“You think you’re tired?”
How many times have you heard this? Frustrating isn’t it?
One of the primary symptoms I experience is fatigue. I’ve managed to live a productive life using pacing and energy conservation strategies. However, sometimes I’m struck down by extended periods of fatigue. At these times I still need to deal with the responsibilities of a house, family and friends. And I have other commitments to fulfill.
This happened to me recently. Things were going well. Then I did too much and neglected to pace myself. Before I knew it I was dizzy, weak, in pain and flat on my back in bed. I was in this condition for 2 weeks!
This is how I got myself back on track.
The MAP system
I spent as much time as possible resting. If I wasn’t in bed I was lounging on the sofa.
I ate small frequent meals like muffins, sandwiches, raw fruits and vegetables. These are easy to prepare and nutritious. I also made sure to drink plenty of water.
My neck was very sore and I had generalized muscle aching. I took analgesics on a regular basis. I used a neck collar the physiotherapist recommended. I also applied a cold pack. Together all of these strategies helped to alleviate the pain.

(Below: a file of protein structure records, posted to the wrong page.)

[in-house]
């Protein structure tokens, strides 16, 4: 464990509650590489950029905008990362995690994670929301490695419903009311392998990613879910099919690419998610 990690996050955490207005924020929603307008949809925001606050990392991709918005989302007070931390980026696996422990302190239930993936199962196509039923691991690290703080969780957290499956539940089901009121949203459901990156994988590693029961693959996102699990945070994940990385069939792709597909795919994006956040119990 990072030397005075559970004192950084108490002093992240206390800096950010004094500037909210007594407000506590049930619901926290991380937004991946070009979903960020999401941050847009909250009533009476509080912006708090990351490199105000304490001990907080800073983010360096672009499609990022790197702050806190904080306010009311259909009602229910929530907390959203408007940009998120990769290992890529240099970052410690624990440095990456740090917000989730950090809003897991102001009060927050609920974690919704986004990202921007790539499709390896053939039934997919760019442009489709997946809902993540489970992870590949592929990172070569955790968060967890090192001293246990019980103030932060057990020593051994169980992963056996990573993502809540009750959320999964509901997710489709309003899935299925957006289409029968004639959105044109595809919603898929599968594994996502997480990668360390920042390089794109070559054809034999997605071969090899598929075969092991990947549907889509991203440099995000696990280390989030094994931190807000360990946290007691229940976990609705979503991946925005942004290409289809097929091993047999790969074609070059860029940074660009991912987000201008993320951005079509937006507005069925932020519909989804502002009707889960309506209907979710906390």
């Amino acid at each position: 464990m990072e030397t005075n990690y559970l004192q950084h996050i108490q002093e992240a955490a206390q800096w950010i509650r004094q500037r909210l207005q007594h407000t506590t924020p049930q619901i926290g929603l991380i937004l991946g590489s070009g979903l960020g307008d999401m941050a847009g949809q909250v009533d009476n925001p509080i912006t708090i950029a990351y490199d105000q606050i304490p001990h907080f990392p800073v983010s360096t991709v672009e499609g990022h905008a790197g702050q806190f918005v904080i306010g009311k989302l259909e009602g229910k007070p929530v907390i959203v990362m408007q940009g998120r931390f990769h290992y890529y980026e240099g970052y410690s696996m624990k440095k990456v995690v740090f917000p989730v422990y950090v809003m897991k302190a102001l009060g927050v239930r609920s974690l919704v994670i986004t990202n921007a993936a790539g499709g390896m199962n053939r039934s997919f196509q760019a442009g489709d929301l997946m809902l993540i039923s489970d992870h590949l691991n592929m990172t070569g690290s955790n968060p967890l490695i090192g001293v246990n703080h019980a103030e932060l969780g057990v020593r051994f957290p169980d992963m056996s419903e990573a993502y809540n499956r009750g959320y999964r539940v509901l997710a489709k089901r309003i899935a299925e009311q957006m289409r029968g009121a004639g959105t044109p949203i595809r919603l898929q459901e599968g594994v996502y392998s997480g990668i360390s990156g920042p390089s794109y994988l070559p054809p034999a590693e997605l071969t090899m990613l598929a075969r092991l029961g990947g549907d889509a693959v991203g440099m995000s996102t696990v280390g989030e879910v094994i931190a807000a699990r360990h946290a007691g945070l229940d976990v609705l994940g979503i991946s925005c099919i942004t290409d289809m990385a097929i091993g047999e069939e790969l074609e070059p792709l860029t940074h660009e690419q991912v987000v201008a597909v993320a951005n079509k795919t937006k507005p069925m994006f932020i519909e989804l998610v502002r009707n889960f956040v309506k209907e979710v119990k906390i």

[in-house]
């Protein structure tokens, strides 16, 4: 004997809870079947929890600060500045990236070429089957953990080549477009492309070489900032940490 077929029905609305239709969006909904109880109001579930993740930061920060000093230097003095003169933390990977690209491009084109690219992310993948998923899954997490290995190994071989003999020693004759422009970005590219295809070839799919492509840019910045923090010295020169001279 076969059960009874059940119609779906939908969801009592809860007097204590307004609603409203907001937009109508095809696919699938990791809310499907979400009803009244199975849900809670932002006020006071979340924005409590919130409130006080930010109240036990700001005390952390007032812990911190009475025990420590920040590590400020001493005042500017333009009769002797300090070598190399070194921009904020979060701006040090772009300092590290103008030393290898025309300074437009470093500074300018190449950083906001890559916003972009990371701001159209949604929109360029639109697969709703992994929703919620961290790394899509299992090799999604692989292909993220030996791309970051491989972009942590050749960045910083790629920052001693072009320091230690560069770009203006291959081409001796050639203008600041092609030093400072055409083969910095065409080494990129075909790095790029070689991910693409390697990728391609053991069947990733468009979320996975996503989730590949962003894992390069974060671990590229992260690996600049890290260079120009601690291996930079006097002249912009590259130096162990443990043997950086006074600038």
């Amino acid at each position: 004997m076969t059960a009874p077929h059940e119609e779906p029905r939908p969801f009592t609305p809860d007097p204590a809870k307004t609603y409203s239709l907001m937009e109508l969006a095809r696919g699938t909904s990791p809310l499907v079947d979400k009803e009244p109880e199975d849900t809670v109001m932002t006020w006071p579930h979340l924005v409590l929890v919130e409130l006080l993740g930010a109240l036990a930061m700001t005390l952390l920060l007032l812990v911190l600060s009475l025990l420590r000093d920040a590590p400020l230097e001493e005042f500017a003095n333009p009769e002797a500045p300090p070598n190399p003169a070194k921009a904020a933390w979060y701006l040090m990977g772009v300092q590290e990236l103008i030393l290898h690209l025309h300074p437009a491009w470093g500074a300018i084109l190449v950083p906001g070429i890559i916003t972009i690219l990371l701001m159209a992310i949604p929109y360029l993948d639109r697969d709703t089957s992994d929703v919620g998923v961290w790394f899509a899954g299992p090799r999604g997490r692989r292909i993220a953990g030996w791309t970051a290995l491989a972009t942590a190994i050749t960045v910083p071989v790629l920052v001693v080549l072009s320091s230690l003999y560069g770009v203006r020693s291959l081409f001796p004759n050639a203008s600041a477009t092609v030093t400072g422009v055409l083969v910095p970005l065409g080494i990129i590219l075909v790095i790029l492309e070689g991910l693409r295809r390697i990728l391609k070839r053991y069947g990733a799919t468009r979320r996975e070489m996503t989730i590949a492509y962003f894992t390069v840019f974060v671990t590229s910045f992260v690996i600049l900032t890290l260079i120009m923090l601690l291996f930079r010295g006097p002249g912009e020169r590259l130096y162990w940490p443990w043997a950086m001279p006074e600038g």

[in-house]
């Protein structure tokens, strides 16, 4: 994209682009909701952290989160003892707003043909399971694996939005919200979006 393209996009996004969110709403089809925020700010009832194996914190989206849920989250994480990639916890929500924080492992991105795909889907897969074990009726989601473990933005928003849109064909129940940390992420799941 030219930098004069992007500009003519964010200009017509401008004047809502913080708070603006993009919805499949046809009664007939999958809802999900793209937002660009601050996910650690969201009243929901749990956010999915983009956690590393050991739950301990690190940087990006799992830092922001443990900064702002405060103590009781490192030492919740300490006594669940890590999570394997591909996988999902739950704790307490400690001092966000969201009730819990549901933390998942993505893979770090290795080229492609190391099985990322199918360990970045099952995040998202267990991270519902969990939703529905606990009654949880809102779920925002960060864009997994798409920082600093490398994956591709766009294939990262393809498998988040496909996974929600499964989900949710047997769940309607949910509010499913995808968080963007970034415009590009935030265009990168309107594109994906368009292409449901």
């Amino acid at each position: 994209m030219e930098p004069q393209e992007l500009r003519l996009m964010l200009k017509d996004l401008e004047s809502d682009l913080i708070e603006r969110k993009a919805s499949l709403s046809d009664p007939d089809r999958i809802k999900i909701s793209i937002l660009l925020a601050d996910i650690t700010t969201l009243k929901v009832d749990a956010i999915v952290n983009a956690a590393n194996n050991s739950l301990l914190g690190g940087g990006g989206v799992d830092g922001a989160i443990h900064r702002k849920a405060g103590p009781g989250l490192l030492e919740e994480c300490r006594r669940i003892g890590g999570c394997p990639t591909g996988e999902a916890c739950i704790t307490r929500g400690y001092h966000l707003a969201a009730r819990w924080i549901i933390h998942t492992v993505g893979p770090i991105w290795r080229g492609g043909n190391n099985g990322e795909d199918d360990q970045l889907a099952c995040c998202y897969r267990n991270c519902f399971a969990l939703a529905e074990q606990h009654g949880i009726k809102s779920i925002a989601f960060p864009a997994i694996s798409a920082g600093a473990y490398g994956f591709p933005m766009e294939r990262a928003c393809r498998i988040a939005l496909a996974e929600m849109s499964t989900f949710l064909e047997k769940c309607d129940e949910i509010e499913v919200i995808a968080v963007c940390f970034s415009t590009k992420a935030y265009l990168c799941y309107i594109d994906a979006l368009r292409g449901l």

I stayed home when I felt lightheaded and dizzy. I didn’t drive or walk very far.
Medication compliance was especially important. If I missed one dose of SSRI’s for example, the dizziness would increase, so I took my meds on time.
All of the above strategies helped with feelings of depression.
Routine also helped to moderate mood swings. A bedtime routine was especially important because insomnia aggravates fatigue.
I cancelled all plans on my calendar that were not essential so that I could get as much rest as possible.
Because I have essentials on hand at all times such as basic food items and personal care items I didn’t have to make unnecessary outings. I was free to rest as much as possible.
It is important to socialize while you are experiencing a period of fatigue. I have a good friend that I talked to on the phone and texted regularly. And she visited just to check in on me. I also walked over to the park just to get outside and enjoy the sunshine.
I was able to do some volunteering when I had the energy. I went out on a couple of video shoots with the Cable TV station. I then came home and rested. I was tired but it felt good to get out.
After 2 weeks of fatigue I finally feel okay. Not great but okay.
And when people say “You think you’re tired?” I don’t answer them. There is no response. Unless you’ve experienced overwhelming fatigue you’ve no idea what it means to be fatigued to the point of exhaustion, nausea, pain, dizziness and depression.
As long as those people that are important to me understand and are supportive that’s all that matters.
And now I know how to manage fatigue without guilt. That’s an accomplishment!
How do you manage fatigue?
Read more: blogs.psychcentral.com